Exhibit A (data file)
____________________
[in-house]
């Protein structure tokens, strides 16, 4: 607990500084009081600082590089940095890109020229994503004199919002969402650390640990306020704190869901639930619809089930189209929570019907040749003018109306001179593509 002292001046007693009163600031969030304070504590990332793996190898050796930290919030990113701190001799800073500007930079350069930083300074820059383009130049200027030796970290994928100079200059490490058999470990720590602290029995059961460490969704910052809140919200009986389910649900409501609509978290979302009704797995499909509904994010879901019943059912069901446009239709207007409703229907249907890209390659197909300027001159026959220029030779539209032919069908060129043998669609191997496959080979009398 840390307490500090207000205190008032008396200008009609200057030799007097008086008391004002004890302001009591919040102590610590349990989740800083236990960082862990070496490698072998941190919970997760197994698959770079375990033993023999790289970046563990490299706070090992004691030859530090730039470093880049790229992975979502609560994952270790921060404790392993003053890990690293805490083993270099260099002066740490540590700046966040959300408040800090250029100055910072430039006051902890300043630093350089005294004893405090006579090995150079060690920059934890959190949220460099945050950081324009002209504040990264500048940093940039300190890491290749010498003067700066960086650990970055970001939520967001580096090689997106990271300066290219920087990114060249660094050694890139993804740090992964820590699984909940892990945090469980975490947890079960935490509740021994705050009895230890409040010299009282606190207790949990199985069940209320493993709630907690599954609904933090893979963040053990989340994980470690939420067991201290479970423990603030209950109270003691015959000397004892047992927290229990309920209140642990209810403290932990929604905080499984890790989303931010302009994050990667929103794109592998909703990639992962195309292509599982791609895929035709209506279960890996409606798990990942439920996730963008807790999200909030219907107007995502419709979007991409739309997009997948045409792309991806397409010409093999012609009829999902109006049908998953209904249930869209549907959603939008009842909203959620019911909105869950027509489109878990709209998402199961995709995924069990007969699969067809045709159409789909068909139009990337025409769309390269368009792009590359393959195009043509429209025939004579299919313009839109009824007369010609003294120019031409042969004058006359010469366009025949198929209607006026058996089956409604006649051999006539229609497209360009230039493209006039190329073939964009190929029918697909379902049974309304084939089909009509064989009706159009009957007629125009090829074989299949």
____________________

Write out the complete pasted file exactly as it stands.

[in-house]
């Protein structure tokens, strides 16, 4: 607990500084009081600082590089940095890109020229994503004199919002969402650390640990306020704190869901639930619809089930189209929570019907040749003018109306001179593509 002292001046007693009163600031969030304070504590990332793996190898050796930290919030990113701190001799800073500007930079350069930083300074820059383009130049200027030796970290994928100079200059490490058999470990720590602290029995059961460490969704910052809140919200009986389910649900409501609509978290979302009704797995499909509904994010879901019943059912069901446009239709207007409703229907249907890209390659197909300027001159026959220029030779539209032919069908060129043998669609191997496959080979009398 840390307490500090207000205190008032008396200008009609200057030799007097008086008391004002004890302001009591919040102590610590349990989740800083236990960082862990070496490698072998941190919970997760197994698959770079375990033993023999790289970046563990490299706070090992004691030859530090730039470093880049790229992975979502609560994952270790921060404790392993003053890990690293805490083993270099260099002066740490540590700046966040959300408040800090250029100055910072430039006051902890300043630093350089005294004893405090006579090995150079060690920059934890959190949220460099945050950081324009002209504040990264500048940093940039300190890491290749010498003067700066960086650990970055970001939520967001580096090689997106990271300066290219920087990114060249660094050694890139993804740090992964820590699984909940892990945090469980975490947890079960935490509740021994705050009895230890409040010299009282606190207790949990199985069940209320493993709630907690599954609904933090893979963040053990989340994980470690939420067991201290479970423990603030209950109270003691015959000397004892047992927290229990309920209140642990209810403290932990929604905080499984890790989303931010302009994050990667929103794109592998909703990639992962195309292509599982791609895929035709209506279960890996409606798990990942439920996730963008807790999200909030219907107007995502419709979007991409739309997009997948045409792309991806397409010409093999012609009829999902109006049908998953209904249930869209549907959603939008009842909203959620019911909105869950027509489109878990709209998402199961995709995924069990007969699969067809045709159409789909068909139009990337025409769309390269368009792009590359393959195009043509429209025939004579299919313009839109009824007369010609003294120019031409042969004058006359010469366009025949198929209607006026058996089956409604006649051999006539229609497209360009230039493209006039190329073939964009190929029918697909379902049974309304084939089909009509064989009706159009009957007629125009090829074989299949």